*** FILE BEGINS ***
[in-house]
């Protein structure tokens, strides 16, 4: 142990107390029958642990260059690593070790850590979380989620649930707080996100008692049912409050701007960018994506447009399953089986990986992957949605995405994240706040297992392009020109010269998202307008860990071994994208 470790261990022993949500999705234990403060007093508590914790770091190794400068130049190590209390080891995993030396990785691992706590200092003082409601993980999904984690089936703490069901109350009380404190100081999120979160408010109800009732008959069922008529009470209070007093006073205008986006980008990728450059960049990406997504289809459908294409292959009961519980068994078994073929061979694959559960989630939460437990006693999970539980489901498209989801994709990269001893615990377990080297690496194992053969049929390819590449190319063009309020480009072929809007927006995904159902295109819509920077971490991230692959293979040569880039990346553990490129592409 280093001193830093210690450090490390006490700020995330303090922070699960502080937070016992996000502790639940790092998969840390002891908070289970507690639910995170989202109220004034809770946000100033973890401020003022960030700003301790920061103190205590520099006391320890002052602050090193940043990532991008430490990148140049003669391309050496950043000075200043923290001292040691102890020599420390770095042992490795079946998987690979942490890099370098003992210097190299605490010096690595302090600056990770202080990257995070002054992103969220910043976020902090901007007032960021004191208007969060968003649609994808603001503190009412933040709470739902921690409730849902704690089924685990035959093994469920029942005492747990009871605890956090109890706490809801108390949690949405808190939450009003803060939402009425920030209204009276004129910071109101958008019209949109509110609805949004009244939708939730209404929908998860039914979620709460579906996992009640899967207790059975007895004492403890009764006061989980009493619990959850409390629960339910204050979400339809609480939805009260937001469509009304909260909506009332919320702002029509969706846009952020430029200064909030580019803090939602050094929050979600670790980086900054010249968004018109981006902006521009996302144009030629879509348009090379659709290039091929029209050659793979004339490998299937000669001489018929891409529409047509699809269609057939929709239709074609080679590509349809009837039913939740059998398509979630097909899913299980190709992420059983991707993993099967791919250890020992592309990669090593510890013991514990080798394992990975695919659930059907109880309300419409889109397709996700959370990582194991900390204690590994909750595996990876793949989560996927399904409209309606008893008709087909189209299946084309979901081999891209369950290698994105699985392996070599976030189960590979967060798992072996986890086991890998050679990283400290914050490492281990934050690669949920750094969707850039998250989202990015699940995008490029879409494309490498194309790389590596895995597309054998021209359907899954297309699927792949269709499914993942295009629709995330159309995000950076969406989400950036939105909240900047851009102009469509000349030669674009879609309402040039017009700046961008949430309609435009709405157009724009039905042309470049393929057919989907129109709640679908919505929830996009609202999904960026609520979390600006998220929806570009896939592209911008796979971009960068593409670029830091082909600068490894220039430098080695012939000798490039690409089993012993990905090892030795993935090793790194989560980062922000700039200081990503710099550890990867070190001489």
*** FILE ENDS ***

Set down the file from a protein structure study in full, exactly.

[in-house]
């Protein structure tokens, strides 16, 4: 142990107390029958642990260059690593070790850590979380989620649930707080996100008692049912409050701007960018994506447009399953089986990986992957949605995405994240706040297992392009020109010269998202307008860990071994994208 470790261990022993949500999705234990403060007093508590914790770091190794400068130049190590209390080891995993030396990785691992706590200092003082409601993980999904984690089936703490069901109350009380404190100081999120979160408010109800009732008959069922008529009470209070007093006073205008986006980008990728450059960049990406997504289809459908294409292959009961519980068994078994073929061979694959559960989630939460437990006693999970539980489901498209989801994709990269001893615990377990080297690496194992053969049929390819590449190319063009309020480009072929809007927006995904159902295109819509920077971490991230692959293979040569880039990346553990490129592409 280093001193830093210690450090490390006490700020995330303090922070699960502080937070016992996000502790639940790092998969840390002891908070289970507690639910995170989202109220004034809770946000100033973890401020003022960030700003301790920061103190205590520099006391320890002052602050090193940043990532991008430490990148140049003669391309050496950043000075200043923290001292040691102890020599420390770095042992490795079946998987690979942490890099370098003992210097190299605490010096690595302090600056990770202080990257995070002054992103969220910043976020902090901007007032960021004191208007969060968003649609994808603001503190009412933040709470739902921690409730849902704690089924685990035959093994469920029942005492747990009871605890956090109890706490809801108390949690949405808190939450009003803060939402009425920030209204009276004129910071109101958008019209949109509110609805949004009244939708939730209404929908998860039914979620709460579906996992009640899967207790059975007895004492403890009764006061989980009493619990959850409390629960339910204050979400339809609480939805009260937001469509009304909260909506009332919320702002029509969706846009952020430029200064909030580019803090939602050094929050979600670790980086900054010249968004018109981006902006521009996302144009030629879509348009090379659709290039091929029209050659793979004339490998299937000669001489018929891409529409047509699809269609057939929709239709074609080679590509349809009837039913939740059998398509979630097909899913299980190709992420059983991707993993099967791919250890020992592309990669090593510890013991514990080798394992990975695919659930059907109880309300419409889109397709996700959370990582194991900390204690590994909750595996990876793949989560996927399904409209309606008893008709087909189209299946084309979901081999891209369950290698994105699985392996070599976030189960590979967060798992072996986890086991890998050679990283400290914050490492281990934050690669949920750094969707850039998250989202990015699940995008490029879409494309490498194309790389590596895995597309054998021209359907899954297309699927792949269709499914993942295009629709995330159309995000950076969406989400950036939105909240900047851009102009469509000349030669674009879609309402040039017009700046961008949430309609435009709405157009724009039905042309470049393929057919989907129109709640679908919505929830996009609202999904960026609520979390600006998220929806570009896939592209911008796979971009960068593409670029830091082909600068490894220039430098080695012939000798490039690409089993012993990905090892030795993935090793790194989560980062922000700039200081990503710099550890990867070190001489």